Senior citizens who were expected to pack into retirement residences are instead opting to stay home. This has left hundreds of luxury suites in high-end B.C. retirement homes sitting vacant.
According to the Canada Mortgage and Housing Corp.’s (CMHC) annual Seniors’ Housing Report British Columbia, the average vacancy rate for independent living suites was 12.6 per cent in 2012 compared with 11.5 per cent in 2011. The average rents are $2,672, up 3 per cent from 2011, CMHC reports.
In Metro Vancouver the typical vacancy rate for a retirement community is 13.7 per cent, compared to around 2 per cent for a typical apartment building.
Some high-end retirement communities, however, are suffering up to 80 per cent vacancies and some are being sold at deep discounts.
An example: the 135-unit Astoria luxury retirement community in Port Coquitlam boasts a private movie theatre, five-star meals, nursing care and landscaped grounds complete with a waterfall but was nearly vacant since it was built 3 years ago. It had a 41 per cent vacancy rate when sold to Leisureworld Senior Care Corp. of Toronto this year. Cedarbrooke Chateau in Mission and the Renaissance Retirement Residence in Squamish both went into receivership last year after suffering from a persistent 54 per cent occupancy rate. In Osoyoos, the Cactus Ridge Retirement Residence, which opened just last year and suffered a near-80 per cent vacancy rate was put on the block in May for $14 million through Cushman Wakefield.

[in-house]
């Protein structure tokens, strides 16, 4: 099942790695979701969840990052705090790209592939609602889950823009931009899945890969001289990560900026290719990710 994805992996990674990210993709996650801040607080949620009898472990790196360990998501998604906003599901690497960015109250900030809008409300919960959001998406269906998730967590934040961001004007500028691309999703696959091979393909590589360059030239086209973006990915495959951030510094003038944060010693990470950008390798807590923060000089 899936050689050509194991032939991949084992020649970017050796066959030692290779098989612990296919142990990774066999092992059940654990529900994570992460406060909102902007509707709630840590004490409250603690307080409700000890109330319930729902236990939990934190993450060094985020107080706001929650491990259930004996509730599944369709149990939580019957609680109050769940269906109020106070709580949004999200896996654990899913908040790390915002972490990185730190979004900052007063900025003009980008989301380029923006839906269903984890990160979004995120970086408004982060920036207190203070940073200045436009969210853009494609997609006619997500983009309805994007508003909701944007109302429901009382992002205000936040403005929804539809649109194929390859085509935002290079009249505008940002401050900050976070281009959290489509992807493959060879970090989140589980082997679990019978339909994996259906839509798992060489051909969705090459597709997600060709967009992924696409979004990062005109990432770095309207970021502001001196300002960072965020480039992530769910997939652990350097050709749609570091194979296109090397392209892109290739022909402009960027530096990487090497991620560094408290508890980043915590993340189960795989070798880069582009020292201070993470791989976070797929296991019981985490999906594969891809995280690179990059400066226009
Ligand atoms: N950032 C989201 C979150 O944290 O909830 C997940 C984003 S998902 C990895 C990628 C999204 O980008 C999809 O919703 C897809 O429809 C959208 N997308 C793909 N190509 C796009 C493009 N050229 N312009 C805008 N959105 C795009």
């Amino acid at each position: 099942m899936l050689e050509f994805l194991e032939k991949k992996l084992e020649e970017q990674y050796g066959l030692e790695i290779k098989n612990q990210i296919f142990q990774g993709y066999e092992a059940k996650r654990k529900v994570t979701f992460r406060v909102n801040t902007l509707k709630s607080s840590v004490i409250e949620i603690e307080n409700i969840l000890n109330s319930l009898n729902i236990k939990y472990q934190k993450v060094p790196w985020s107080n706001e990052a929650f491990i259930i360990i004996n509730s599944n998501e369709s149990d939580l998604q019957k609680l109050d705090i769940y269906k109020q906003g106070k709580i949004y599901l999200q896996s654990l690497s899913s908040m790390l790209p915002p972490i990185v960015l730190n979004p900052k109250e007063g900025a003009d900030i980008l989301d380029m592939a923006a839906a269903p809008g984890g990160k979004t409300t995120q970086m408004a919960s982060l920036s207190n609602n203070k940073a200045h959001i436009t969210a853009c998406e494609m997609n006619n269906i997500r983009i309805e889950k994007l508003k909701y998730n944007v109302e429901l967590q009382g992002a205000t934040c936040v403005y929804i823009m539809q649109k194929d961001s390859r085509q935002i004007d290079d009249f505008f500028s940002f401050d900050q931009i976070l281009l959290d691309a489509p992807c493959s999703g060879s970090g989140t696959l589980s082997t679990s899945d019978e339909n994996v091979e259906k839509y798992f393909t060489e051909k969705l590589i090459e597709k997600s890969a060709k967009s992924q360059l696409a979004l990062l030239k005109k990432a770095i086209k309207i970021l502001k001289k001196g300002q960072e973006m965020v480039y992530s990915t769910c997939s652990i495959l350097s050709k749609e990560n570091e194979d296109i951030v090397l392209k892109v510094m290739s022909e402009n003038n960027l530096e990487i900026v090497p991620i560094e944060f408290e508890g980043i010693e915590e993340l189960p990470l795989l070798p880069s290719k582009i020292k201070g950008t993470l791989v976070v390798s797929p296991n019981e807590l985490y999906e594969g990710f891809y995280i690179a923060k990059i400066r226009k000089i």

As of November, the listing had expired and a spokesman for Cactus said they “were looking at all options” in an attempt to sell. They had received no offers at the asking price of around $152,000 per door. The spokesman confirmed that only one-fifth of the rooms are rented, at an average rack rate of $1,889 per month.
Where are all the seniors?
Based on BCStats data, the number of people over the age of 65 has climbed 33 per cent in the last decade and is expected to double to 1.46 million by 2036. So what went so wrong with the notion that BC, which has the highest number of senior per capita in Canada, would mean a boom for high-end retirement homes?
Simply put, seniors are staying in their own homes and even buying even better homes. The proof is in the 2011 Census of Canada figures, which show that only 8 per cent — or just 1 in 12 — people over the age of 65 live in a retirement community. For those aged 65 to 74, 98 per cent continue to live in their own home. Even at age 85, only 10 per cent live in a “residence for senior citizens,” while 41 per cent own and live in their own single-family detached house.
According to a Housing Report released this week by Altus Group, the “real boom” in retirement residences is at least 20 years away.